Doc. 118.-the retreat of Longstreet.
Bean Station, Tenn., Rutledge road, December 12, 1863.Ascertaining that the enemy had raised the siege,1 and were on the retreat early on Saturday morning, December fifth, General Shackleford, commanding the cavalry corps, was ordered in pursuit. He commenced skirmishing with the enemy's rear-guard eight miles from Knoxville, on the Rutledge and Morristown road. He drove them steadily to Bean Station, forty-two miles from Knoxville, where he found the enemy's cavalry in line of battle. On Thursday mornings, Colonel Bond's brigade, of Woodford's division, was in the advance. He charged, and drove the enemy from the place. The treating army had been foraging right and left along their line of retreat. He captured about one hundred and fifty prisoners during the pursuit as far as to Bean Station. Many of the rebels, both infantry and cavalry, purposely fell out and gave themselves up. There were more of infantry than of cavalry who fell into our hands. At Bean Station, General Shackleford received orders to halt his command and hold the place. He did so, and sent reconnoissances on the different roads. He ascertained that a large party of rebel cavalry had taken the Morristown road. Colonel Garrard's brigade, of Foster's division, was ordered to make a reconnoissance in that road. He came up with a rebel brigade of cavalry, under Jones, at Morristown, the same command who defeated him at Rogersville. He found the enemy occupying fortifications built by our men before the evacuation of that place. He immediately engaged them, the fight lasting two hours, and drove them out of the town. The enemy lost between forty and drove fifty men. Eight were found dead on the field, and thirteen were left seriously or mortally wounded. Colonel Nicol, of Virginia, was killed. Captain John Holt, of Kentucky, son of Joe Holt, was shot through both thighs. A reconnoissance, the same day, on the Rogersville road came up with the enemy at Moresburgh, nine miles above Bean Station. There was heavy skirmishing for two or three hours. Several were wounded on our side. The loss of the enemy was not known. A reconnoissance yesterday, December eleventh, found no enemy at Morristown, but he was still occupying the ground at Moresburgh. I must defer any mention of the position and movements of our infantry in this communication, for prudential reasons. The enemy, in superior force, have just been reported within a few miles of this place, (Bean Station,) and our cavalry fighting and slowly falling back. General Shackleford has his headquarters here. Being closely shut up, and constantly occupied with the operations of the enemy immediately around the city, I have not been able, until now, to furnish any trustworthy account of operations outside. These, fortunately for us, were of a character to occupy a considerable share of the enemy's attention, and oblige him to keep a large force of his cavalry busy beyond the immediate lines of the siege. The first important movement of the enemy, after they laid siege to Knoxville, was to send a large body of cavalry to Kingston, “to operate in that quarter.” This was on the twenty-fourth of November. On the twenty-sixth, as near as I am able to ascertain, the cavalry under General Wheeler found Colonel Byrd's brigade strongly intrenched near Kingston, and after a fruitless effort to dislodge or capture him, and losing a considerable number of men, he withdrew. Wheeler hereupon turned over his command to another officer, and returned toward Chattanooga, ostensibly to take an infantry command. He narrowly escaped capture at Cleveland, where three railroad trains fell into our hands. The rebel cavalry returned into Knoxville, arriving on Saturday previous to the famous Sunday assault at Fort Sanders. On the seventeenth of November, Colonel Foster reports that communication was cut off between the army at Knoxville and that portion under General Wilcox, stationed at and near Bull's Gap. On the eighteenth, his division, with General Wilcox's whole command, crossed the Holston River, and camped at Bean Station. The Second cavalry brigade, Colonel Graham, was sent down to Blain's Cross-Roads, to attempt to open communication with Knoxville. He found a heavy force of the enemy's cavalry between that point and Knoxville, and, after some skirmishing, followed General Wilcox's column to Tazewell. From Bean Station, the First cavalry brigade, Colonel Garrard, was despatched to Rogersville, to watch the enemy's forces advancing from Virginia, and protect the rear of General Wilcox's column and train while crossing Clynch Mountain. They camped on the north bank of Clynch River. This brigade had some heavy skirmishing with the division of the enemy's cavalry under Jones, and with the infantry under Ransom,  as it passed down to join Longstreet. As soon as the Clynch. River became fordable after the rain, Colonel Graham's brigade crossed and encountered the enemy. On the sixth of December, the whole division was consolidated, and as soon as it became known that the enemy was retreating, they attempted to cross Clynch Mountain above the Gaps, and harass the enemy's flank; but these Gaps were heavily guarded by the enemy, protected by artillery, with a heavy blockade of fallen timber. Some sharp skirmishing developed the fact that it would be a useless destruction of life to force a passage over Clynch Mountain, and the division moved down to Blain's Gap Roads, and, joined General Shackleford in the rear of the enemy. Colonel Graham, commanding the Second brigade, Second division of cavalry, reports that he marched from camp near the brigade over Powell River, on the main Cumberland Gap road, on the twenty-seventh of November, moving via Tazewell to Walker's Ford. On the twenty-eighth, crossed the Clynch, and bivouacked at Brooks's, four miles distant. On the twenty-ninth, he moved to Maynardsville, and on the thirtieth thence toward Knoxville, sending a detachment of the Fifth Indiana cavalry in advance. Having proceeded fifteen miles, he came up with a rebel patrolling party, and soon afterward learned that a considerable force was at Blain's Cross-Roads. He moved back to Maynardsville, and on the morning of December first his pickets were attacked at the Gap, four miles below Maynardsville, on the Knoxville road. Reenforcements were sent, consisting of detachments from each regiment and two of the Fourteenth Illinois howitzers. More or less firing continued during the day, both parties holding their ground. A scouting-party sent toward Blain's Cross-Roads was driven back. Finding that a considerable cavalry force was approaching, with a view of surrounding him, Colonel Graham, at midnight, fell back to Walker's Ford, leaving company M, Fifth Indiana cavalry, to guard the Maynardsville road. On the morning of the second, his pickets were attacked, but, notwithstanding his command had been marching all night, arrangements were made to meet and repel the attack. The Fourteenth Illinois cavalry were sent to the river and down the road, and a section of Colbin's battery was sent to Walker's Ford. At half-past 7 A. M., the enemy forced in his pickets. The Sixty-fifth Indiana took position on the left of the line; a portion of the Second and Third batteries of the Fifth Indiana cavalry in the centre, and one company of the Sixty-fifth and one of the Fifth Indiana cavalry on the right. The guns of the Fifth Indiana cavalry were placed in position upon rising ground in rear of the centre, where they did good service in keeping the enemy in check. Three companies of the Fifth Indiana cavalry, under command of Major Woolley, and one section of Colvin's battery, under Captain Colvin, were placed in reserve. The firing became brisk, and the enemy attempted to turn his flank; but a timely movement to the rear prevented him from doing so. The Union forces were brought into close order under cover of a fence and log-barn near Yeadon's house. Here the enemy made a charge in column, which was splendidly met by our forces, and which proved decidedly disastrous to the enemy. A second onset was made, with increased fury, when our men fell back, manfully contesting every foot of ground to a point one mile from the river. Here we were reenforced by the One Hundred and Sixteenth and One Hundred and Eighteenth Indiana infantry, under Colonel Jackson. Our forces crossed the Clynch in good order, and there ended the contest. The enemy, according to reports of citizens and prisoners, consisted of five brigades of cavalry and mounted infantry, under command of Major-General Martino. The enemy intended to surround and capture Colonel Graham's command, but was foiled in his purpose. The enemy's loss was admitted to be twenty-five killed, about fifty wounded, and twenty-eight prisoners. Major-General Martin was wounded in the wrist; Colonel Deboel, commanding brigade, was seriously, if not mortally, wounded; his adjutant-general was killed; and Captain----, who led the charge, was also killed. Colonel Graham speaks in the highest terms of the unflinching courage and steadiness of his officers and men. Our loss is stated as follows: Sixty-fifth Indiana mounted infantry, two killed and six wounded; Fifth Indiana cavalry, five men killed, two officers and ten men wounded, and ten missing; Fourth Illinois cavalry, seven men wounded, eleven missing. Total, seven killed, twenty-three wounded, twenty-one missing. The report of Colonel Capron, of the Fourteenth Illinois cavalry, confirms the facts of the foregoing report, showing that the officers and men of his command twice repulsed the enemy, who charged with greatly superior force. The engagement began at ten A. M., and lasted until three P. M. They captured eighteen prisoners on the second and third of December.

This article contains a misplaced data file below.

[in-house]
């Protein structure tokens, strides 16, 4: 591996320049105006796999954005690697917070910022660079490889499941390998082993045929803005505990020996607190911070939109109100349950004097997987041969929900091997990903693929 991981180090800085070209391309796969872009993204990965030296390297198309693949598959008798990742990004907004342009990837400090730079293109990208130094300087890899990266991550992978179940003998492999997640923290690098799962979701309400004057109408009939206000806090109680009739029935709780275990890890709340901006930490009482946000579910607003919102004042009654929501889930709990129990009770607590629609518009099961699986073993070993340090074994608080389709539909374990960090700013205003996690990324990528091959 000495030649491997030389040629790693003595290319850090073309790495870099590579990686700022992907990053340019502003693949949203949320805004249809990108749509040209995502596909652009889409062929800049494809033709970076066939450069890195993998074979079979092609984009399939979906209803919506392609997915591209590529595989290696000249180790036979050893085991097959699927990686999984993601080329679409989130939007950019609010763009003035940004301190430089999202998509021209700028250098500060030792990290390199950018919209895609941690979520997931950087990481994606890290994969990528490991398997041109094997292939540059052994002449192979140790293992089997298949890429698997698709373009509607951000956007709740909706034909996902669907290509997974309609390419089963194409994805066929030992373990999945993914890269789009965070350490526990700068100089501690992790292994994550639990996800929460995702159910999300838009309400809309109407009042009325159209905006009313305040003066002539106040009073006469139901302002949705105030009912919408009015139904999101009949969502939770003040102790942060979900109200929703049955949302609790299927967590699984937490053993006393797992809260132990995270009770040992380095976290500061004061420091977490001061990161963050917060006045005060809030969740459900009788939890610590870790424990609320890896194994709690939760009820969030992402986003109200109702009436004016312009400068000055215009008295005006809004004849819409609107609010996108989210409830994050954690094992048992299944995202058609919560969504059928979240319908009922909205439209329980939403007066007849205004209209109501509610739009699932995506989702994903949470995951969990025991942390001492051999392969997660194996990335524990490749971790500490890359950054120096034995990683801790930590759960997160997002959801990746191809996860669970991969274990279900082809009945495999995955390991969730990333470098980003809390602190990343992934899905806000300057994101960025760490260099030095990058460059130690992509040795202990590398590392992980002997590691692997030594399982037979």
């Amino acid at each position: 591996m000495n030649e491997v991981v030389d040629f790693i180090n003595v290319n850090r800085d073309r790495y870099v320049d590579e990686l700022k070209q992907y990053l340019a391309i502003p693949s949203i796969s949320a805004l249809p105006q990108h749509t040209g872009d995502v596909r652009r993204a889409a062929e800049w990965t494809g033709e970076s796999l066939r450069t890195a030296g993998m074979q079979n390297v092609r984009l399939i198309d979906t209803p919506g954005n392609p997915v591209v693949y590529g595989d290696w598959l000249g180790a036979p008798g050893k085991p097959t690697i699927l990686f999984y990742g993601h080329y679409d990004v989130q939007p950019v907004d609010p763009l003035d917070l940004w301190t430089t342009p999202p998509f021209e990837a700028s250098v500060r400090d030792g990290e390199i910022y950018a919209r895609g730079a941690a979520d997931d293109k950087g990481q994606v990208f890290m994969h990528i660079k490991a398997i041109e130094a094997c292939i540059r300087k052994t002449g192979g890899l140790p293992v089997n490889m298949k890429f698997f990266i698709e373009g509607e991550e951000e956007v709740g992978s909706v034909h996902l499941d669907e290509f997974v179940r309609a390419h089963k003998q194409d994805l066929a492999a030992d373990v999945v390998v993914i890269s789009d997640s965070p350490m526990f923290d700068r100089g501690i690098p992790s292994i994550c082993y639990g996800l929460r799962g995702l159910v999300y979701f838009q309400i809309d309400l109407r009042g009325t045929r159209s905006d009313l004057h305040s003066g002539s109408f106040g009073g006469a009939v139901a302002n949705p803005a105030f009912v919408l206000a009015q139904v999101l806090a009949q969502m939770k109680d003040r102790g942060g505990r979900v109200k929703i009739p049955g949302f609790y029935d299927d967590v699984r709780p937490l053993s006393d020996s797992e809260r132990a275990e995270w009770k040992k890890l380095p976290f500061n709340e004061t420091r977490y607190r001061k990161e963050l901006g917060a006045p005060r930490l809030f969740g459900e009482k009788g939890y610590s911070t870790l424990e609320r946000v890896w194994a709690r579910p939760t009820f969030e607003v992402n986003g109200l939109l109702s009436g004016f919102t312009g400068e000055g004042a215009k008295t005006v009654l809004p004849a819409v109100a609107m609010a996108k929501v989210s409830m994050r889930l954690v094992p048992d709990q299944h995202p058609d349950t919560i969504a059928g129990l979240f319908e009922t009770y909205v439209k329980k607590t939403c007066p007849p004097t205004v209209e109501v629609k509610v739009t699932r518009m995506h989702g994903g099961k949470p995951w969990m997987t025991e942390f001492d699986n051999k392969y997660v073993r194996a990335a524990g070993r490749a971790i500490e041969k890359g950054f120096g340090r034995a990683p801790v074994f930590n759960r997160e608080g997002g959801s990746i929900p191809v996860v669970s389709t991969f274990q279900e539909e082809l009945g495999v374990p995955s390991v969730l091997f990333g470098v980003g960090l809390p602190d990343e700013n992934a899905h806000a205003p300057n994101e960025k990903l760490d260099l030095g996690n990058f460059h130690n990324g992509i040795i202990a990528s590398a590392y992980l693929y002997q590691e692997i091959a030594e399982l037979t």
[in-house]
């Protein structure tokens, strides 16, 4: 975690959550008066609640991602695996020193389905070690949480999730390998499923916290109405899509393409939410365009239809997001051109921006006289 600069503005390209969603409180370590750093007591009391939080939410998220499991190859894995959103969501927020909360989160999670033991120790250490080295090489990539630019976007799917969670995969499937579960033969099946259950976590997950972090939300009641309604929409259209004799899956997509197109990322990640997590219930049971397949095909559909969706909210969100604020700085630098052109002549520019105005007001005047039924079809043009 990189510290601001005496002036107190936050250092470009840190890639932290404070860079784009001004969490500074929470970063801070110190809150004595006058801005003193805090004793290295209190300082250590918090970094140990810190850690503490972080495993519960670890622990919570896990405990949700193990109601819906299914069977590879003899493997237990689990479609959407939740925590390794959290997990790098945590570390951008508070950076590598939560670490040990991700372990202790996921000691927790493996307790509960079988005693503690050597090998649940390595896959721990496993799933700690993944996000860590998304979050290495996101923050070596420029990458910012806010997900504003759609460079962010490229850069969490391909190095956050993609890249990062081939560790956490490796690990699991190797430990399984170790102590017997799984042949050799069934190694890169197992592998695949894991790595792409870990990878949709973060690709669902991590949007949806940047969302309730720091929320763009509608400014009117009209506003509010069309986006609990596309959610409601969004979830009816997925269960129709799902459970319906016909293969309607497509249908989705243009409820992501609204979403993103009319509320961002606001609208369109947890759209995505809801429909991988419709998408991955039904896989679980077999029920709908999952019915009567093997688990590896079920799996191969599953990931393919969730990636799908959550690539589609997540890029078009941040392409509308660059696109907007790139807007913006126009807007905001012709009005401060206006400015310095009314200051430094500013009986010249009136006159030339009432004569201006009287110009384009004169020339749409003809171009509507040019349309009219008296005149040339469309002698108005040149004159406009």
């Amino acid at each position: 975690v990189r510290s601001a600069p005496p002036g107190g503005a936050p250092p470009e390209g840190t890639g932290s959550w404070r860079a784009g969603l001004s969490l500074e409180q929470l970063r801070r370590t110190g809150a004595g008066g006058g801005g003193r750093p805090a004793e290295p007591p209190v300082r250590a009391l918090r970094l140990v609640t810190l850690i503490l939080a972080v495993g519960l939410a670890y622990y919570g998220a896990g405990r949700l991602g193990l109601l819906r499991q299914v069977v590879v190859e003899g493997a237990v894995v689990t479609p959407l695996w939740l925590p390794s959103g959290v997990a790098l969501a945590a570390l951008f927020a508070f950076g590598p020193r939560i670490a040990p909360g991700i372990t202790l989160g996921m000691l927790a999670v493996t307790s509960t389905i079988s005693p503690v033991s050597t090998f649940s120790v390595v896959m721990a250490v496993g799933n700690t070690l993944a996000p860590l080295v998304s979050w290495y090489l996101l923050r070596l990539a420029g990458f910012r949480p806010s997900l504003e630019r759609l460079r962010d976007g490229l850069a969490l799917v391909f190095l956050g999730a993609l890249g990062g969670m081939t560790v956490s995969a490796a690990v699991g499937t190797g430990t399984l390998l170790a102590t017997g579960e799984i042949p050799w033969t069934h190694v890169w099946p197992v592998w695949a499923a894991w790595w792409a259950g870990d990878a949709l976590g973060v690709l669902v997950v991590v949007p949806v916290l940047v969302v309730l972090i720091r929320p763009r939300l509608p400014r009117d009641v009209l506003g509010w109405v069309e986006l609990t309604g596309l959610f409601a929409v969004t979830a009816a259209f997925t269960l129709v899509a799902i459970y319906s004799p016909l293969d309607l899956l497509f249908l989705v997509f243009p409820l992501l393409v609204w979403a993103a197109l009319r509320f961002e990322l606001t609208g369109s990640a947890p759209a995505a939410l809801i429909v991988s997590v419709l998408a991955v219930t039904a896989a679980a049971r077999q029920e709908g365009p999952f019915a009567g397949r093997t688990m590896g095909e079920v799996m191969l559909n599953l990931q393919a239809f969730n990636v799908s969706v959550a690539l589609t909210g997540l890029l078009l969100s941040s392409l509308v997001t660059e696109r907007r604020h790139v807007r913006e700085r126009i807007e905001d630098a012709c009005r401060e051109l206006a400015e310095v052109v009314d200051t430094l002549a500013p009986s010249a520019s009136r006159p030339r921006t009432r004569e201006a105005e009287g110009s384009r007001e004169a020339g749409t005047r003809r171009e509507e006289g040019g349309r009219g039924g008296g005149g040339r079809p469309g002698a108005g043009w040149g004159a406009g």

Bean Station, December 18, 1863.latest.--A reconnaissance to Morristown yesterday found the enemy in considerable (cavalry) force between that place and Russelville. There was some sharp skirmishing. We lost four killed and several wounded.